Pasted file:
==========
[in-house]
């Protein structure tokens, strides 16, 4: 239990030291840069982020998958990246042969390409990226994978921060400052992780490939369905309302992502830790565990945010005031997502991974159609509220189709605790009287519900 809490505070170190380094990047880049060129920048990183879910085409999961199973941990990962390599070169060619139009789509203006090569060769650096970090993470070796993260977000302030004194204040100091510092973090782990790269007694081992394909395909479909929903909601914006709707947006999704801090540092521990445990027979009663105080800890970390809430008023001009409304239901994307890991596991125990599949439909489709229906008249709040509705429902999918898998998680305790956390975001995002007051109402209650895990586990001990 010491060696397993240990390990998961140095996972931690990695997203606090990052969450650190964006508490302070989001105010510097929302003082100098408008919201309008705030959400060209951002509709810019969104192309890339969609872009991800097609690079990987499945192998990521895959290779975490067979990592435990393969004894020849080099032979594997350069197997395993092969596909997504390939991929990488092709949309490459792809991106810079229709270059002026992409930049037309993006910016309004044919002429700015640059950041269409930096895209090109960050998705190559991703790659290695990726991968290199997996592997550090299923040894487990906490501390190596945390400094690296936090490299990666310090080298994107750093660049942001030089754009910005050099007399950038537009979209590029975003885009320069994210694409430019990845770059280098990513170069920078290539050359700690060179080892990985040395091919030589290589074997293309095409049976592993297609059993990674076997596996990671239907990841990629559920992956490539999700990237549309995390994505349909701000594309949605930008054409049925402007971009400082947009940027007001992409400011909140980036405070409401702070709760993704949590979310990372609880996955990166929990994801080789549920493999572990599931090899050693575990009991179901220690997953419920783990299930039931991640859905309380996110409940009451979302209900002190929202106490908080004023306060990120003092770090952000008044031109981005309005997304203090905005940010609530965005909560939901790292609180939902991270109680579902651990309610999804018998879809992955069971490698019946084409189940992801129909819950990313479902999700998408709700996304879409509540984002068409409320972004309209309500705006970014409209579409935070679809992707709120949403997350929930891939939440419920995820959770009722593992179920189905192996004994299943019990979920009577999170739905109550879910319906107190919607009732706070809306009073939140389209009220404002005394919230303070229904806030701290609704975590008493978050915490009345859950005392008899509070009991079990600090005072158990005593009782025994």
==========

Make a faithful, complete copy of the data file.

[in-house]
């Protein structure tokens, strides 16, 4: 239990030291840069982020998958990246042969390409990226994978921060400052992780490939369905309302992502830790565990945010005031997502991974159609509220189709605790009287519900 809490505070170190380094990047880049060129920048990183879910085409999961199973941990990962390599070169060619139009789509203006090569060769650096970090993470070796993260977000302030004194204040100091510092973090782990790269007694081992394909395909479909929903909601914006709707947006999704801090540092521990445990027979009663105080800890970390809430008023001009409304239901994307890991596991125990599949439909489709229906008249709040509705429902999918898998998680305790956390975001995002007051109402209650895990586990001990 010491060696397993240990390990998961140095996972931690990695997203606090990052969450650190964006508490302070989001105010510097929302003082100098408008919201309008705030959400060209951002509709810019969104192309890339969609872009991800097609690079990987499945192998990521895959290779975490067979990592435990393969004894020849080099032979594997350069197997395993092969596909997504390939991929990488092709949309490459792809991106810079229709270059002026992409930049037309993006910016309004044919002429700015640059950041269409930096895209090109960050998705190559991703790659290695990726991968290199997996592997550090299923040894487990906490501390190596945390400094690296936090490299990666310090080298994107750093660049942001030089754009910005050099007399950038537009979209590029975003885009320069994210694409430019990845770059280098990513170069920078290539050359700690060179080892990985040395091919030589290589074997293309095409049976592993297609059993990674076997596996990671239907990841990629559920992956490539999700990237549309995390994505349909701000594309949605930008054409049925402007971009400082947009940027007001992409400011909140980036405070409401702070709760993704949590979310990372609880996955990166929990994801080789549920493999572990599931090899050693575990009991179901220690997953419920783990299930039931991640859905309380996110409940009451979302209900002190929202106490908080004023306060990120003092770090952000008044031109981005309005997304203090905005940010609530965005909560939901790292609180939902991270109680579902651990309610999804018998879809992955069971490698019946084409189940992801129909819950990313479902999700998408709700996304879409509540984002068409409320972004309209309500705006970014409209579409935070679809992707709120949403997350929930891939939440419920995820959770009722593992179920189905192996004994299943019990979920009577999170739905109550879910319906107190919607009732706070809306009073939140389209009220404002005394919230303070229904806030701290609704975590008493978050915490009345859950005392008899509070009991079990600090005072158990005593009782025994």